We humans share the world with perhaps as many as 100,000,000 species, yet among the most conspicuous and best-loved of all these are the mere 10,000 species of birds.
Birds are conspicuous, of course, because they are mobile, active, colorful — and because many are highly vocal. But are birds important?
Throughout human evolution, the significance of birds has ranged from being simple calendar indicators to sophisticated cultural icons; from being sources of food and fertilizer to sources of inspiration. But could we survive without them?
The arrival and departure of migratory birds, along with the changes in plumage and behavior of resident birds, serve to mark the changing seasons. Island fishermen use the movements and activities of seabirds to aid them in navigation and finding fish. Among desert-dwelling peoples, birds’ movements are used to indicate the presence of water, and the alarm calls of birds are recognized by some as warnings of snakes and other predators.
Additionally, bird quills helped spread the art of writing, while the feathers served both hunters and warriors as the fletching for arrows. Bright plumages bring additional visual beauty and artistic inspiration to the world, and have been used in human adornment and for clothing since ancient times. Today, nowhere do people rely more on avian adornment than in parts of New Guinea.
More pragmatically, birds today provide invaluable insulation (though not in New Guinea!). Domestic bird feathers are harvested commercially by the ton to be used in the stuffing of millions of pillows, duvets and jackets. There are, of course, other sources of inspiration, of information about the world around us, other fish-finding technologies and other sources of insulation — but birds certainly serve us well in these and many other capacities.
Worldwide, birds have been incorporated in myth and fable, folklore, art and music, inspiring people emotionally and culturally. But how can we place a value on such attributes in an increasingly economized world that requires a financial value for everything? How can we put a price on not having something? Short-sighted humans seemingly must relearn over and over again “you don’t know what you’ve got till it’s gone.”
Take the eagle for example. Eagles have inspired people for countless generations. In ancient Rome, the eagle symbolized the supreme god Jupiter — and victory. So the “victorious” eagle was used to adorn the standards of the Roman legions. Later, Germany adopted the eagle emblem, as did Napoleon, whose troops marched under the sign of that raptor. Then in 1782, the eagle (this time, the bald eagle) was chosen as the symbol of the new United States of America. Today, that same eagle adorns American coins, the emblems of the U.S. president and his armed forces. “Eagle,” too, was the name given to the first manned lunar landing module, in 1969 (hence: “The Eagle has landed”).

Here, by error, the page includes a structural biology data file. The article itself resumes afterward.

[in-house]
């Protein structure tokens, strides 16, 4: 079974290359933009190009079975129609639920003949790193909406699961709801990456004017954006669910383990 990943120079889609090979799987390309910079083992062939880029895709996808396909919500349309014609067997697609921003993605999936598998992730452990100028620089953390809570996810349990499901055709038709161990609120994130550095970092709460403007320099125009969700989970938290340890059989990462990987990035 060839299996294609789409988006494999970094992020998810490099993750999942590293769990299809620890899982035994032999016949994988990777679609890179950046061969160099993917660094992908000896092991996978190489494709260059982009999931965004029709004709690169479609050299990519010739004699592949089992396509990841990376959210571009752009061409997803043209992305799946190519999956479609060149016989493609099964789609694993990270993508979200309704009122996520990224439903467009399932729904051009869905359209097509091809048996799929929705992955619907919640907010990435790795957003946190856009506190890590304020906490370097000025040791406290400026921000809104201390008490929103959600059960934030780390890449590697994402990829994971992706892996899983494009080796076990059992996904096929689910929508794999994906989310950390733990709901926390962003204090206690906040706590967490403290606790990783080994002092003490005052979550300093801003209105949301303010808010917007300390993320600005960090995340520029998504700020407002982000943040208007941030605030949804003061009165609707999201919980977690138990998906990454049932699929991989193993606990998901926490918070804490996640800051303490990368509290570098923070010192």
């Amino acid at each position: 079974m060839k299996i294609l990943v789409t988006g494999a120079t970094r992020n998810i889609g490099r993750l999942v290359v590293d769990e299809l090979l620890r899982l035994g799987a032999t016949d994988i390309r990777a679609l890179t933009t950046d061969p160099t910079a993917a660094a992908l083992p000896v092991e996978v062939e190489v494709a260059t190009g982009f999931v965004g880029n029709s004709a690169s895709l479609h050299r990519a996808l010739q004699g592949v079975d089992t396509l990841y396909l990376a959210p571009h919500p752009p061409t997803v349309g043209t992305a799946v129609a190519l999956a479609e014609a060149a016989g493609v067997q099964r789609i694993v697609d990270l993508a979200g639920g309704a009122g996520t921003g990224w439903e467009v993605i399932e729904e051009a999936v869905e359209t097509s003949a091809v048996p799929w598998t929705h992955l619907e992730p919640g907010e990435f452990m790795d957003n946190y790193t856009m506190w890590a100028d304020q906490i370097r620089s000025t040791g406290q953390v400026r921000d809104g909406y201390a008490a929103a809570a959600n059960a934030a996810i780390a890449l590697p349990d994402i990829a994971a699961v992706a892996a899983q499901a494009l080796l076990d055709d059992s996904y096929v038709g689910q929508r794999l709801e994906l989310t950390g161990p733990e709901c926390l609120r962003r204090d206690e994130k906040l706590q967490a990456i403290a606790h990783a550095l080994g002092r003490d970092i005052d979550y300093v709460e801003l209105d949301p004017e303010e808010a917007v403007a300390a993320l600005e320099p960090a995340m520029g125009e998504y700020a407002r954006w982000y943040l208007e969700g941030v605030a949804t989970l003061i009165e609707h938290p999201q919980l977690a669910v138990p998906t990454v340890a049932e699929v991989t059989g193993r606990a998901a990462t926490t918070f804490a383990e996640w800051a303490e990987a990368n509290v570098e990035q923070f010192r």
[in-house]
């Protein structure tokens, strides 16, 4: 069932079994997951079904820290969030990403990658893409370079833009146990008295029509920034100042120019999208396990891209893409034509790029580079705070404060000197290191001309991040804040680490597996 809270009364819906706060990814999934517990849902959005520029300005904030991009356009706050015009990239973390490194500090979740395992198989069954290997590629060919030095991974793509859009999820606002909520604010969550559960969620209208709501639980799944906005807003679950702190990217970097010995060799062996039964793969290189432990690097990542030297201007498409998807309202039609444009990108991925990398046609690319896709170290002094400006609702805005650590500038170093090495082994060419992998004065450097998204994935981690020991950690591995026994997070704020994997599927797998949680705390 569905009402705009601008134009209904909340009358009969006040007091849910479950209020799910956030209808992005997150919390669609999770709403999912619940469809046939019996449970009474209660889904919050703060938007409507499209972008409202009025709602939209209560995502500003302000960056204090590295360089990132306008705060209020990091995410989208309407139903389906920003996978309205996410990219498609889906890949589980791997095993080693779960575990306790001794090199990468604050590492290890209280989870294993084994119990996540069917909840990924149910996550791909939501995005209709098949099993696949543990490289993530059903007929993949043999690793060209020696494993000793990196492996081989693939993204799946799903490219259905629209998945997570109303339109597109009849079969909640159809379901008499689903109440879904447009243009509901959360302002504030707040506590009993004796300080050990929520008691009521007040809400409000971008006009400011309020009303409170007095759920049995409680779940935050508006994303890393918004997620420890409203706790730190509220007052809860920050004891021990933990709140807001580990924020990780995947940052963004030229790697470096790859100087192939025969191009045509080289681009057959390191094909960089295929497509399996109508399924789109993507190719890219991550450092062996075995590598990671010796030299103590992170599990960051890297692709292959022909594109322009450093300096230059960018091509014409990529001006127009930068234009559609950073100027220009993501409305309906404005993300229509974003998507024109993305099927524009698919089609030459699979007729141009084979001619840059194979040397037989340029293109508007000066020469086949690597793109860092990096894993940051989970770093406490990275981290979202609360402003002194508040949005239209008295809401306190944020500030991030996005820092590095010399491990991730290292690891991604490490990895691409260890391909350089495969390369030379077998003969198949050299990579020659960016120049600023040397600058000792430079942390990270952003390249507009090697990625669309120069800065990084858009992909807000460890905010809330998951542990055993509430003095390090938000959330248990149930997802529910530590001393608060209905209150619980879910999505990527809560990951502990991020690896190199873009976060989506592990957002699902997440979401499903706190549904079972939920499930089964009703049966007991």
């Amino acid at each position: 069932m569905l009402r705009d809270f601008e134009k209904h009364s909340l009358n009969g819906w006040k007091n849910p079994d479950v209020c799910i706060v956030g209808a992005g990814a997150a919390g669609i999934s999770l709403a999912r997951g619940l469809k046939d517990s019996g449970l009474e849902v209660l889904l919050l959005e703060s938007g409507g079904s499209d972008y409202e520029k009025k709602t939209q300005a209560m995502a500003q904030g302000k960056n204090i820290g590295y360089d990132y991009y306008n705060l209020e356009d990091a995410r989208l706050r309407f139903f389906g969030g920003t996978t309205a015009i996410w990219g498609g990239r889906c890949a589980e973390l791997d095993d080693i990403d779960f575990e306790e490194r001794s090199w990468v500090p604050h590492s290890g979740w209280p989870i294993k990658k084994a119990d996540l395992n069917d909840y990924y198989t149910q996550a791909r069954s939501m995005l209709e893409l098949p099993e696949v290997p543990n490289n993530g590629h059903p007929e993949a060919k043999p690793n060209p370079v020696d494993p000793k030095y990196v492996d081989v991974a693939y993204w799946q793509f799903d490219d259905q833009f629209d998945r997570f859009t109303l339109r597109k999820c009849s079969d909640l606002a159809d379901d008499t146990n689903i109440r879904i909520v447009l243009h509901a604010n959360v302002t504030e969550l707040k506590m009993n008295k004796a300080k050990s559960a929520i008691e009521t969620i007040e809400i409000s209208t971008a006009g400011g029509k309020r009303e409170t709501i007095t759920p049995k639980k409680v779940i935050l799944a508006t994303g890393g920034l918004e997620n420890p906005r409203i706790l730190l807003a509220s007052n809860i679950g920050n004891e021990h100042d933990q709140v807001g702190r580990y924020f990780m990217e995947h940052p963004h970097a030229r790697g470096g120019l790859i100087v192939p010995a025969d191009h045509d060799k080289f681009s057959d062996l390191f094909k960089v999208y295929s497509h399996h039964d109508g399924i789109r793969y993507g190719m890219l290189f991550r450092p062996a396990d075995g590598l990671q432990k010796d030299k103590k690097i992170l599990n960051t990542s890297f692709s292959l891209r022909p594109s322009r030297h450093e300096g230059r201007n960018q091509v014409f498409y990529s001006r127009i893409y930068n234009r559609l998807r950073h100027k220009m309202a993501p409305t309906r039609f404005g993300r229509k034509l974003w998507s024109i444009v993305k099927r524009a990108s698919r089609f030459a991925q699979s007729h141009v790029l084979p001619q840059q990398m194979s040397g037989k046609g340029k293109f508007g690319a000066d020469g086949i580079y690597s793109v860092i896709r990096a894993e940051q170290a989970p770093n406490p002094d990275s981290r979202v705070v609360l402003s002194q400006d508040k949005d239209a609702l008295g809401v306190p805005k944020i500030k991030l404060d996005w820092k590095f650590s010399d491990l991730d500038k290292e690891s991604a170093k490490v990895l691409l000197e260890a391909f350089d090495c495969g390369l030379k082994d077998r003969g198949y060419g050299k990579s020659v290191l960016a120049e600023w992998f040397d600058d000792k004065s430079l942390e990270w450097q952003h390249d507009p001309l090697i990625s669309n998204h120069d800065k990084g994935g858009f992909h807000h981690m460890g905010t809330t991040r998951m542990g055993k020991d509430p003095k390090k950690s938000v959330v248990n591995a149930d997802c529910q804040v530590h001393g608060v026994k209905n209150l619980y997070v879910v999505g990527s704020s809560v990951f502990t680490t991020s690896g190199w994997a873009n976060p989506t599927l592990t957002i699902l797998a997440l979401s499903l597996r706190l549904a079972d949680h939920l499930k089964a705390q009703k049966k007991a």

However, America’s attraction to the symbolic eagle didn’t stop Americans from persecuting and killing the real birds so enthusiastically that they had to be listed as an endangered species. Thankfully, though, conservation efforts on behalf of the noble bird have now helped its population recover to safety.
Birds, as you can see, are extremely important in human cultural heritage.
Human culture aside, birds are a vital functioning part of the global ecosystem. They are important predators, active in the regulation and control of their prey populations. (We would probably notice their absence most in the rapid increases in insect pest populations — as China did following the Maoist purge of birds).
Birds also serve as prey for other species, providing vital food for those higher up the food web. They are, too, important pollinators and seed-dispersers for countless hundreds of thousands of plant species that could not manage without them. Brown-eared bulbuls, for example, are probably Japan’s most important birds, as they are vital to the regeneration of dozens of tree and shrub species through seed dispersal. As global warming forces plants’ ranges to alter, the capacity of birds to disperse seeds will be of incredible value. Indeed, without them many plant species would face extinction.
Humans have relied on birds for a wide range of services, from detecting noxious gases in mines to controlling insect outbreaks. The important role of insectivorous birds in limiting the growth of insect populations has long been recognized, and has led to some species being introduced around the world as pest controllers. That most of these efforts failed, or even backfired, has resulted more from our oversimplistic understanding of how ecosystems work than on the inability of certain birds to eat insects. Introduced animals are not under human control; we fail to persuade them to eat what we want them to eat. Nevertheless, we can estimate the value of the services provided by native birds in seminatural habitats.
In northern Washington State, forest plantations are susceptible to damaging — and thus costly — outbreaks of western spruce budworms. In the 1980s, researchers there found that birds that eat budworms brought considerable savings in terms of the insecticide spraying required. In budworm outbreak years, bird predators of all types were collectively worth $1,820 per sq. km of forest. The evening grosbeak, however, a particularly effective budworm predator, was alone valued at $800-$1,300/sq. km.
In Europe, where winter moth caterpillars are a costly orchard pest, damaging flowers and young fruit, very recent trials have shown that apple-growers who supplied nest boxes to attract great tits to their orchards were able to reduce insecticide use and thus save money. They also improved fruit yields considerably — by as much as 66 percent per tree, no less!
The potential value from supporting native bird populations in their capacity to help us control pest invertebrates is clearly considerable. It is also largely ignored.